So, this week I’ll be giving the children’s moment at church, on one of my least favourite Bible passages:
I have come to bring fire on the earth, and how I wish it were already kindled! But I have a baptism to undergo, and what constraint I am under until it is completed! Do you think I came to bring peace on earth? No, I tell you, but division. From now on there will be five in one family divided against each other, three against two and two against three. They will be divided, father against son and son against father, mother against daughter and daughter against mother, mother-in-law against daughter-in-law and daughter-in-law against mother-in-law.”
Luke 12 49-53, NIV
I don’t imagine I’m alone in finding this passage difficult. Unsurprisingly, the junior church planning book we use, uses a different part of the lectionary this week. Junior church will be about superheroes. But that’s another story.
I think I’ve worked out a way of getting one possible interpretation of this passage across, with the help of a photo’ of me and my grandmother, some strategically placed stooges in the congregation, and C.S. Lewis’ Prince Caspian.
When Lucy and her siblings arrive back in Narnia at the start of this book, Lucy sees Aslan, showing them the way, but her siblings aren’t so sure, and they all follow a different route instead – into trouble. When Lucy later finds Aslan, and explains that the others didn’t believe her, He asks her,
And why would that stop you from coming to me?
Sometimes we have to make choices that risk short-term unrest or separation from friends, or family. One of my previous readings of that bit in Prince Caspian (which is possibly my most favouritest scene in the whole of the Narnia series) was also about the importance of *me* following Christ regardless of what others are doing.
I was reminded of this again when I was swimming at the weekend. I, for some reason, had the pool to myself for the best part of an hour. The lifeguards switch places every twenty minutes. Two of them, two of them, separately, offered to lend me a float, towards the start of their shift. And, oh, how self-conscious I felt swimming for the rest of that time. I know I don’t swim normally – I have much more strength on my left side, so my body rolls sideways in the water, and I find it very difficult to swim in a straight line (impossible with my eyes below the surface of the water, owing to deficiencies in my proprioception of my right side)- but I do *swim*. And having a float would correct the roll (as the life guards presumably, correctly deduced) but would also obliterate one point of swimming in the first place – to get my right arm actually doing some useful exercise.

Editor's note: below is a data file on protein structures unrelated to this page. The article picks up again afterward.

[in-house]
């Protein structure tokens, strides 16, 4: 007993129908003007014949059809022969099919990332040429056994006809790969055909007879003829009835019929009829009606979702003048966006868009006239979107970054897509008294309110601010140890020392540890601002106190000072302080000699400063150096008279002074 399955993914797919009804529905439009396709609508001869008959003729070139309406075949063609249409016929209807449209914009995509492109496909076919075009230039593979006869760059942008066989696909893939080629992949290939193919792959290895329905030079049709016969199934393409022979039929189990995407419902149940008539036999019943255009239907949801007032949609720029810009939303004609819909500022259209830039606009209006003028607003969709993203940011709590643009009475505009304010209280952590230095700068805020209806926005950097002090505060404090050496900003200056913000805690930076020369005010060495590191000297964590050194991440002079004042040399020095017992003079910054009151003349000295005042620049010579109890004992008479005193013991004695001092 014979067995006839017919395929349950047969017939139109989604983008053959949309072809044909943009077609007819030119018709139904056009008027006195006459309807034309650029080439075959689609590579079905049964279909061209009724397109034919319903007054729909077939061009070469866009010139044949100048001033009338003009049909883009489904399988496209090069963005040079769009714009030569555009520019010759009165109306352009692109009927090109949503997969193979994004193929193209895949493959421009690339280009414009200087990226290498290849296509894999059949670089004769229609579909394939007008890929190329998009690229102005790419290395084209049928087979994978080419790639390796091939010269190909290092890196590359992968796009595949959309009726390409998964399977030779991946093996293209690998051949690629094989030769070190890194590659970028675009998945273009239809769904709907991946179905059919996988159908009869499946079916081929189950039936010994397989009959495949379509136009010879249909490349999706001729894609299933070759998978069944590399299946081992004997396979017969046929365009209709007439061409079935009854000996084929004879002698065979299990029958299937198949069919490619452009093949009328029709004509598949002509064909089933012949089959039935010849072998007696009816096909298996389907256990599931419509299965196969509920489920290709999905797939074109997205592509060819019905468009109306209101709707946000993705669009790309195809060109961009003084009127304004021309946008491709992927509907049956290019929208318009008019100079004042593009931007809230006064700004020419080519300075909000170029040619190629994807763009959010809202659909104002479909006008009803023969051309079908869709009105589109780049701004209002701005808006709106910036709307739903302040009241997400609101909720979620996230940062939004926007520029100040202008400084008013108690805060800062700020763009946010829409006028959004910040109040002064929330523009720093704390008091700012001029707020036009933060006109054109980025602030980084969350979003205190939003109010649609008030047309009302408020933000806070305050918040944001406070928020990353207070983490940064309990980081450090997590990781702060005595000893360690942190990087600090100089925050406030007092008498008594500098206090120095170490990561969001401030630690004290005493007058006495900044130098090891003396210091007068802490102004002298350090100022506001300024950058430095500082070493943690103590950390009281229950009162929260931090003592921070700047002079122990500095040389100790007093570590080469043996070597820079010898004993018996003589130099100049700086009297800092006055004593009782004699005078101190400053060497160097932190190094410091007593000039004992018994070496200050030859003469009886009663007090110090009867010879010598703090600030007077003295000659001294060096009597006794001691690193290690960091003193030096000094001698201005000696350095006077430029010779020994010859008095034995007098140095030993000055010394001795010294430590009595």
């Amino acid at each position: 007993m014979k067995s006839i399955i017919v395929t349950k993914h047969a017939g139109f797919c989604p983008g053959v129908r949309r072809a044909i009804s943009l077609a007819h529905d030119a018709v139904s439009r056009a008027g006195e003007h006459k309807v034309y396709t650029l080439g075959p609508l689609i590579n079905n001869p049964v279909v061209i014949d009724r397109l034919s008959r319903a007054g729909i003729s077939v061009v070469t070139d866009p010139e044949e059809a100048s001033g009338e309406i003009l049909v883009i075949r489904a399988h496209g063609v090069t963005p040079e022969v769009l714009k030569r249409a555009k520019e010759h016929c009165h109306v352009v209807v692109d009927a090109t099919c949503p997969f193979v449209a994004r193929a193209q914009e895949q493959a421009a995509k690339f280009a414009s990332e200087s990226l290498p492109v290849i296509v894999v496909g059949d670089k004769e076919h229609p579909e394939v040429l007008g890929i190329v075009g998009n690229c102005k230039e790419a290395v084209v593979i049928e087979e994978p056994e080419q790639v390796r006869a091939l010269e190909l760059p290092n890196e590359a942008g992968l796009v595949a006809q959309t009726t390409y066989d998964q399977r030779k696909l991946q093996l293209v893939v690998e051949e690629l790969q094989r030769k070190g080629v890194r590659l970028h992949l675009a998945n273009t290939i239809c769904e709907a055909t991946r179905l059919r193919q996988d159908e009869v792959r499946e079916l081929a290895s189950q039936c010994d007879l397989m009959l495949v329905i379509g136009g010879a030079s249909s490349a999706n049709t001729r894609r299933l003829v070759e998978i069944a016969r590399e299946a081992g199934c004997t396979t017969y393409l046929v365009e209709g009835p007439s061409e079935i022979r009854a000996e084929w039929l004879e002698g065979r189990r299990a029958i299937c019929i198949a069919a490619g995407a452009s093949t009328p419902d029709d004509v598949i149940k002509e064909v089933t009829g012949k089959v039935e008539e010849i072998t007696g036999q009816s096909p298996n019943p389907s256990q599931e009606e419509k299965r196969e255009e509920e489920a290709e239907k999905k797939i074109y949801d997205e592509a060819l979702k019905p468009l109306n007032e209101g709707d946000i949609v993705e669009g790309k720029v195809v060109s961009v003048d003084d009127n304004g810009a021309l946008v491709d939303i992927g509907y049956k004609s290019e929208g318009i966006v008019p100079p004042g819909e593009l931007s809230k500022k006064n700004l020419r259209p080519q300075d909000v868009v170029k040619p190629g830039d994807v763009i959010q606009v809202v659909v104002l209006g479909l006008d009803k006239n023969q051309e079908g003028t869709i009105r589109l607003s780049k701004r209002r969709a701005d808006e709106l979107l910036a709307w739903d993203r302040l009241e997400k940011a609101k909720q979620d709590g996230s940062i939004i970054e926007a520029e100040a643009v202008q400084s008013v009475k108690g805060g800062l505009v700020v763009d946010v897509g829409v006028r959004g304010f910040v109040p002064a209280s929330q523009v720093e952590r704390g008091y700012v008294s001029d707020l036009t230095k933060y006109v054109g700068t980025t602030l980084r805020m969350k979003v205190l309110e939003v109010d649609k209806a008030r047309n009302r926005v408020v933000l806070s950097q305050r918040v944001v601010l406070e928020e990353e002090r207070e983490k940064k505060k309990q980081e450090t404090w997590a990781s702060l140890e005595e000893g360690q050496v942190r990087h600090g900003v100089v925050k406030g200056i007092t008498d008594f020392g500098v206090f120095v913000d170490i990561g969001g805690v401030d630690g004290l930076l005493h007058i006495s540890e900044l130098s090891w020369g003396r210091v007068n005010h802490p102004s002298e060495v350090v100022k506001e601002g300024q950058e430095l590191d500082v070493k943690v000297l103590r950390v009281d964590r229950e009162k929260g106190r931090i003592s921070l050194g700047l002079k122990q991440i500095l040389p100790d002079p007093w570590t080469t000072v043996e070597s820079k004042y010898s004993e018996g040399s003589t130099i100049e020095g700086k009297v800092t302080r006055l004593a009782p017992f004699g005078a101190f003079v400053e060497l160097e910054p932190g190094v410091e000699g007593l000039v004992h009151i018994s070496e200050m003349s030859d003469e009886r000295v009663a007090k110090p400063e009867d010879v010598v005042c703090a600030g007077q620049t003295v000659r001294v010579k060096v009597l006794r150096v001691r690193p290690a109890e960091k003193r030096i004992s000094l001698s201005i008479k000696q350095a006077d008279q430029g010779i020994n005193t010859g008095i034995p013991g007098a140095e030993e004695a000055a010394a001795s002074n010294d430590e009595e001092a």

And I so don’t like being watched. I want to be able to swim like everyone else – use all of my limbs equally, without having to give one limb at a time on my right side undivided and full attention, to persuade it into action. But then the above scene from Prince Caspian reminds me that I should be focusing on my swimming, on getting from one side of the pool to the other, not thinking on other people’s symmetry.
I am getting stronger. I did 30 lengths yesterday, in the time I previously managed 25. I’m swimming my way, and that’s….OK. God will help me with running (OK, swimming) the race that is set before me, not others. He wants me to be me, not to be them. And He set the race, after all.